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UK whistleblowing reports up by 15 per cent

The UK Charity Commission will update its whistleblowing guidelines after new figures show an increase in incidents over the last year

The UK charity watchdog will update its whistleblowing guidelines in response to an increase of reported incidents over the last year.

Figures have shown that the number of whistleblowing reports made to the Charity Commission grew by almost 15 per cent, with 101 reports made by employees to the regulator. This is up from 88 reported incidents the previous year.

In a statement, the Charity Commission said it will provide improved guidelines, more training for its staff and will work with a specialist organisation to set up a helpline designed to provide whistleblowers with a platform to report incidents.

“We will put improved processes in place for our handling of whistleblowers and their disclosures both during our initial assessment of reports and at the conclusion of any cases that we subsequently open,” the regulator said.

An increase in the number of safeguarding issues was cited as the main reason for the surge of whistleblowing reports. According to the commission’s figures, 24 complaints were made in 2017/18, compared to the 15 reported the year prior.

This follows on from a number of major safeguarding incidents across the foreign aid sector, specifically scandals at Oxfam and Save the Children.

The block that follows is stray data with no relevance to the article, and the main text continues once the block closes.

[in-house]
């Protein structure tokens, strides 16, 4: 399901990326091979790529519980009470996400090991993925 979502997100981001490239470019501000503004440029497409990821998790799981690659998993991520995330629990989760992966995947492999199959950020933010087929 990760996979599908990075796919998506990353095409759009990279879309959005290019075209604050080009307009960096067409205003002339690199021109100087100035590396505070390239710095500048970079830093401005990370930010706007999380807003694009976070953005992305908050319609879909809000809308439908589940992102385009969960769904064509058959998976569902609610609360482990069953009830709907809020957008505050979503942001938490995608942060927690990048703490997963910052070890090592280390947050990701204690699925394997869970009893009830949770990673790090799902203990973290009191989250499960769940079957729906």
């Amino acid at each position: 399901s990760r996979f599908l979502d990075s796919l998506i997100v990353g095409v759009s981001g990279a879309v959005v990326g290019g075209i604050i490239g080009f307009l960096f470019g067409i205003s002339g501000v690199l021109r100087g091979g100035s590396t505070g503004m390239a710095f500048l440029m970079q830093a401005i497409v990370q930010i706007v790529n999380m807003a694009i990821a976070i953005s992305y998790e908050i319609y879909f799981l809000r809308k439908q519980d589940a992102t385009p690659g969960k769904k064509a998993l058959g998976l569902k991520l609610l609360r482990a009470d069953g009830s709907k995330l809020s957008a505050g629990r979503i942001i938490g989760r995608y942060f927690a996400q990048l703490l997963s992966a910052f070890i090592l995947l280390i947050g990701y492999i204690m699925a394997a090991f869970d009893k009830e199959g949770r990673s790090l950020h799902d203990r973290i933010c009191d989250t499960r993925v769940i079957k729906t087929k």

“Our aim is to make it straightforward for charity workers to bring concerns covered in PIDA (Public Interest Disclosure Act 1998) to our attention,” the regulator said. “It is important that they feel able to speak up about a serious wrongdoing.”

The Charity Commission said the whistleblowing reports helped to initiate the needed investigations, take action to protect charities, identify governance issues not raised in the report and ensure safeguarding duties are being met. In some cases, the regulatory body used its statutory powers to put charities back on track.

“We understand how difficult it may have been for them to bring a matter to our attention, and it’s important to them,” the Charity Commission said. “We recognise the value of this information, as workers will have a unique insight into how a charity is operating on a day to day basis.”

Governance issues were the most common reason for whistleblowing complaints, with 60 complaints in the last financial year, compared to 57 in 2016/2017.

Fraud and money laundering, theft, criminality, terrorism and sham charities were also cited as reasons for whistleblowing reports. Of the 101 reports, it identified 82 as requiring some regulatory action, but most were handled with by advice.

Of its new measures to protect whistleblowers, the commission said: “We will improve our approach to recording whistleblowing disclosures to provide us with better analysis. This will help us provide more detail to the public about the disclosures we receive and will also inform further developments to our approach to handling them.”

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